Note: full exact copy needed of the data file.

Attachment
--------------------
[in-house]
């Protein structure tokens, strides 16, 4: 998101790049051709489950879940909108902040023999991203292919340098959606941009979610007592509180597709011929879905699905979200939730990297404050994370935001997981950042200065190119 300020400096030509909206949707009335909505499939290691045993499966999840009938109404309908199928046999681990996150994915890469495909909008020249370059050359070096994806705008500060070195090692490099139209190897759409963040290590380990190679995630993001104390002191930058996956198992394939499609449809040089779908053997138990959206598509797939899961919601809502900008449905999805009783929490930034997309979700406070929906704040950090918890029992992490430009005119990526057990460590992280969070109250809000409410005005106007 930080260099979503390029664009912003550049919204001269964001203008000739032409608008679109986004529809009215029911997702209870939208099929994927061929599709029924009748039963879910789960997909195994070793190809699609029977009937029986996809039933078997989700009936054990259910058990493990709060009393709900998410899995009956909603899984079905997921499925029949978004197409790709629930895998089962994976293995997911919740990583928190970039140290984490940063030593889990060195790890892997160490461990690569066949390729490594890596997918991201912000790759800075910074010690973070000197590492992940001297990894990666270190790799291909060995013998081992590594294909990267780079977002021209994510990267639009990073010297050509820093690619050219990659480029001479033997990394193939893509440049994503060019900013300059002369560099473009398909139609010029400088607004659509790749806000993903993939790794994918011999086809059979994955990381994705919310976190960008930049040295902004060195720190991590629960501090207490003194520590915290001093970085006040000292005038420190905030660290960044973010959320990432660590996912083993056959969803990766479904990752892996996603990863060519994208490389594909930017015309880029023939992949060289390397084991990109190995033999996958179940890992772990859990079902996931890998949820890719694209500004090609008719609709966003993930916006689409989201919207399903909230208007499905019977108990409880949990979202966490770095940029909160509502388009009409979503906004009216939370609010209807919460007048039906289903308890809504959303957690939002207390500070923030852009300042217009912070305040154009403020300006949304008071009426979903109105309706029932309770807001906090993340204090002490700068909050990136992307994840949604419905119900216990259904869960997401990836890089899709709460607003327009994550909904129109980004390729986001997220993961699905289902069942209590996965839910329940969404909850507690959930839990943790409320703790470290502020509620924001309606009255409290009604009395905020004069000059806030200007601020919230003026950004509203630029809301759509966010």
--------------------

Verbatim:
[in-house]
């Protein structure tokens, strides 16, 4: 998101790049051709489950879940909108902040023999991203292919340098959606941009979610007592509180597709011929879905699905979200939730990297404050994370935001997981950042200065190119 300020400096030509909206949707009335909505499939290691045993499966999840009938109404309908199928046999681990996150994915890469495909909008020249370059050359070096994806705008500060070195090692490099139209190897759409963040290590380990190679995630993001104390002191930058996956198992394939499609449809040089779908053997138990959206598509797939899961919601809502900008449905999805009783929490930034997309979700406070929906704040950090918890029992992490430009005119990526057990460590992280969070109250809000409410005005106007 930080260099979503390029664009912003550049919204001269964001203008000739032409608008679109986004529809009215029911997702209870939208099929994927061929599709029924009748039963879910789960997909195994070793190809699609029977009937029986996809039933078997989700009936054990259910058990493990709060009393709900998410899995009956909603899984079905997921499925029949978004197409790709629930895998089962994976293995997911919740990583928190970039140290984490940063030593889990060195790890892997160490461990690569066949390729490594890596997918991201912000790759800075910074010690973070000197590492992940001297990894990666270190790799291909060995013998081992590594294909990267780079977002021209994510990267639009990073010297050509820093690619050219990659480029001479033997990394193939893509440049994503060019900013300059002369560099473009398909139609010029400088607004659509790749806000993903993939790794994918011999086809059979994955990381994705919310976190960008930049040295902004060195720190991590629960501090207490003194520590915290001093970085006040000292005038420190905030660290960044973010959320990432660590996912083993056959969803990766479904990752892996996603990863060519994208490389594909930017015309880029023939992949060289390397084991990109190995033999996958179940890992772990859990079902996931890998949820890719694209500004090609008719609709966003993930916006689409989201919207399903909230208007499905019977108990409880949990979202966490770095940029909160509502388009009409979503906004009216939370609010209807919460007048039906289903308890809504959303957690939002207390500070923030852009300042217009912070305040154009403020300006949304008071009426979903109105309706029932309770807001906090993340204090002490700068909050990136992307994840949604419905119900216990259904869960997401990836890089899709709460607003327009994550909904129109980004390729986001997220993961699905289902069942209590996965839910329940969404909850507690959930839990943790409320703790470290502020509620924001309606009255409290009604009395905020004069000059806030200007601020919230003026950004509203630029809301759509966010």